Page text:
The establishment of a managing board of directors was the first step in the co-management process, with three representatives each, appointed from the SITC and Parks. The board members put forth their vision for habitat preservation and restoration, park development and use limitations, scientific research opportunities, Tribal cultural and spiritual activities, and long-term management of Kukutali Preserve, and drafted a set of management objectives to provide a framework for these goals. Management is by consensus, requiring 100% agreement from all members prior to any action being taken.
In an effort to make the park accessible to the public at the earliest opportunity, the board outlined the anticipated needs for the day-to-day operation of the park and the expected uses of the facilities and park lands. Guidelines were incorporated into an interim management plan which provided limited guided tours during the interim period until the park was fully open. Further visioning of future phases of Preserve development and restoration resulted in a Kukutali Preserve Master Plan adopted by both parties after a public participation process. These agreements and documents form the background for the development of long term stewardship and conservation plans including the nearly completed Kukutali Conservation Management and Restoration Plan by SITC.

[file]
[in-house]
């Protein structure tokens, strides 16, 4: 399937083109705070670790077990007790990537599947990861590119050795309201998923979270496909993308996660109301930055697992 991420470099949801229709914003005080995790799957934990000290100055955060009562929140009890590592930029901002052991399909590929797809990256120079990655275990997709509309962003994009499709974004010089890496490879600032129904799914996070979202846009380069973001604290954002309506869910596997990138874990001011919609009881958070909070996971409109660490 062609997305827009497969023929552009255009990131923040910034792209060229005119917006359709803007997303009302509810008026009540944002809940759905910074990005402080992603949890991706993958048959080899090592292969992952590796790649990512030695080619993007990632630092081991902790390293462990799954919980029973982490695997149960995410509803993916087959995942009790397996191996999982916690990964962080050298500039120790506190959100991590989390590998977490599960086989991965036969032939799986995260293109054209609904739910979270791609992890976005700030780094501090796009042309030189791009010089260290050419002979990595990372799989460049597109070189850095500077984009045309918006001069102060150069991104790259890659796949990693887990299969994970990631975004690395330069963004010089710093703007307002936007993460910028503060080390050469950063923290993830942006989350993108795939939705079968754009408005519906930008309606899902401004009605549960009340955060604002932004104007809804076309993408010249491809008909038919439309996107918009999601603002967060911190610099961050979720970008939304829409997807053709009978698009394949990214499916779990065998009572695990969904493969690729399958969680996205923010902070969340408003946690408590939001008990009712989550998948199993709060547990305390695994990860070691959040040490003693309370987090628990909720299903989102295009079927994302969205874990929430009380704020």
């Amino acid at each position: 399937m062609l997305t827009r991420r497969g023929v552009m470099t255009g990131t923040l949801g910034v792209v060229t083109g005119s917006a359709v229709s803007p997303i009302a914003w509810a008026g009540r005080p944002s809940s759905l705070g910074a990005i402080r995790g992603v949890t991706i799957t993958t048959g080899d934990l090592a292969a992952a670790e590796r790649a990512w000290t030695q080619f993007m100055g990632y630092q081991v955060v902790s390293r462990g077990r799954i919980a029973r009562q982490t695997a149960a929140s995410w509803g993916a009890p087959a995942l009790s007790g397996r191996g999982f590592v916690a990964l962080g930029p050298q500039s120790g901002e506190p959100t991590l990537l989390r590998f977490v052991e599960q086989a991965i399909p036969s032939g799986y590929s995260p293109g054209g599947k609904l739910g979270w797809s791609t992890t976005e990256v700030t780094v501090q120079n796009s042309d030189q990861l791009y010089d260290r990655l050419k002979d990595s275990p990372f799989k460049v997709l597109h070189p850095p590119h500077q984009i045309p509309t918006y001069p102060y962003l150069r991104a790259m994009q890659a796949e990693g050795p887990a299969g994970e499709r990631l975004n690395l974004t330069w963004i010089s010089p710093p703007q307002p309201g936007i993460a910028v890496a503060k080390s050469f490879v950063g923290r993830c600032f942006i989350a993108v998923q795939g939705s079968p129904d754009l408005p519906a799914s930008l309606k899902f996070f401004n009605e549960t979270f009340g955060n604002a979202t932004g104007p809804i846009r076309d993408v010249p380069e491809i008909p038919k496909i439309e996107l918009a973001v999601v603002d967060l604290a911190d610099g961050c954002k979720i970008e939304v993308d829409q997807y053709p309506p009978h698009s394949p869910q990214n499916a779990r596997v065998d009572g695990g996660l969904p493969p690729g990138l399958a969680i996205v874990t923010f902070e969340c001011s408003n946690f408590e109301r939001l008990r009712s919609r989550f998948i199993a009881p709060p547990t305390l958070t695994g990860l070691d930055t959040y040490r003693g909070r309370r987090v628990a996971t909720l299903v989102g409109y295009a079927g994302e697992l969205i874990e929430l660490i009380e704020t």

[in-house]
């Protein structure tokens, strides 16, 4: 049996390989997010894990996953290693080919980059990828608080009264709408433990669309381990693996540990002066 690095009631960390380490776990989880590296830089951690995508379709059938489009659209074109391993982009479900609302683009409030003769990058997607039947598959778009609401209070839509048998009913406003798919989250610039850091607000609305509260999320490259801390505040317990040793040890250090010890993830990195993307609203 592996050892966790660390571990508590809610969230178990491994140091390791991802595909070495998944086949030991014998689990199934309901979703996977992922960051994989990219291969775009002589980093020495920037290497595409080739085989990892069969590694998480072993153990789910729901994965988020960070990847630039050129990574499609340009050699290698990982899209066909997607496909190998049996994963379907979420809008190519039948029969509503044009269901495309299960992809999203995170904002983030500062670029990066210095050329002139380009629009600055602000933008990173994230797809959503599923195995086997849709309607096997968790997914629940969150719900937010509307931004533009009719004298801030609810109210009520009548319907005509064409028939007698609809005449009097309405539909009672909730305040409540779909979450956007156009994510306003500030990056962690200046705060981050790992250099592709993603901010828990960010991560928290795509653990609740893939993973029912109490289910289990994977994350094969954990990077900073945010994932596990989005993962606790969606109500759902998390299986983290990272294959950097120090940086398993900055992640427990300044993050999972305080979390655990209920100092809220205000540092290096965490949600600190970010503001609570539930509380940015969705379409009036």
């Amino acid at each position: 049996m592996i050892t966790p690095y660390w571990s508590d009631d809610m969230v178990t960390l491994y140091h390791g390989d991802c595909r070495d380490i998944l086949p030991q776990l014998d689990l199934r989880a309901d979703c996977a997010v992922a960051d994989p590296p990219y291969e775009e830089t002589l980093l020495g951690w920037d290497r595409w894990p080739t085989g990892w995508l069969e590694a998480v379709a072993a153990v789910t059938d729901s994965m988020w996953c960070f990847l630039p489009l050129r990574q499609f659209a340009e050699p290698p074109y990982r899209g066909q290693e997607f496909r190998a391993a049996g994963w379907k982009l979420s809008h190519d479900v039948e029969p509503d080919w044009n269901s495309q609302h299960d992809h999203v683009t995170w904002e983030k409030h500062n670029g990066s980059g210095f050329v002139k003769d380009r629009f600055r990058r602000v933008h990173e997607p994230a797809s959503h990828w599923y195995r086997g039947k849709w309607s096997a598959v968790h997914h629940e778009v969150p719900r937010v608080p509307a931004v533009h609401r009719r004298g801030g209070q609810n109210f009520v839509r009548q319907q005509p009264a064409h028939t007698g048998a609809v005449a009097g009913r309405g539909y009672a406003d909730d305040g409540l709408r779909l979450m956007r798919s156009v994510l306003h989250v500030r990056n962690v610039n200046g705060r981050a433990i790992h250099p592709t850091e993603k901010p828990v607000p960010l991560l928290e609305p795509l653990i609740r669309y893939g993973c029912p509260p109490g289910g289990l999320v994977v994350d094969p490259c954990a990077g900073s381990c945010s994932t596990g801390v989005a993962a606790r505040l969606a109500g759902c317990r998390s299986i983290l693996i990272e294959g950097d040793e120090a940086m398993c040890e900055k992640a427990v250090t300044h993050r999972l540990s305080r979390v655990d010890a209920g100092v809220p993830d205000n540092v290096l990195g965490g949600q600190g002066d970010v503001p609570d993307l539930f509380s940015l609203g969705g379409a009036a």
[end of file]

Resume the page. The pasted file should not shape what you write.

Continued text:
Goals and Stewardship Objectives
The long term goal of both the Tribe and the Parks was twofold; first, to create a 50-year conservation management plan with a set of guidelines to protect the unique ecosystems and enhance the biodiversity on and around Kiket Island, and second, to provide the general public with an opportunity to learn about the natural ecosystems and take a part in the stewardship of these lands. These objectives provide the structure from which all future goals and objectives stem. The primary objectives as set forth in the co-management agreement were to:
1. Actively preserve, protect, and enhance the natural ecological habitat throughout the preserve, including the nearby marine waters.
2. Promote the healthy functioning of nearshore habitat corridors for migrating birds, fish, and marine mammals.
3. Facilitate scientific research regarding the natural values and functions of the preserve, its tidelands, and nearby marine waters.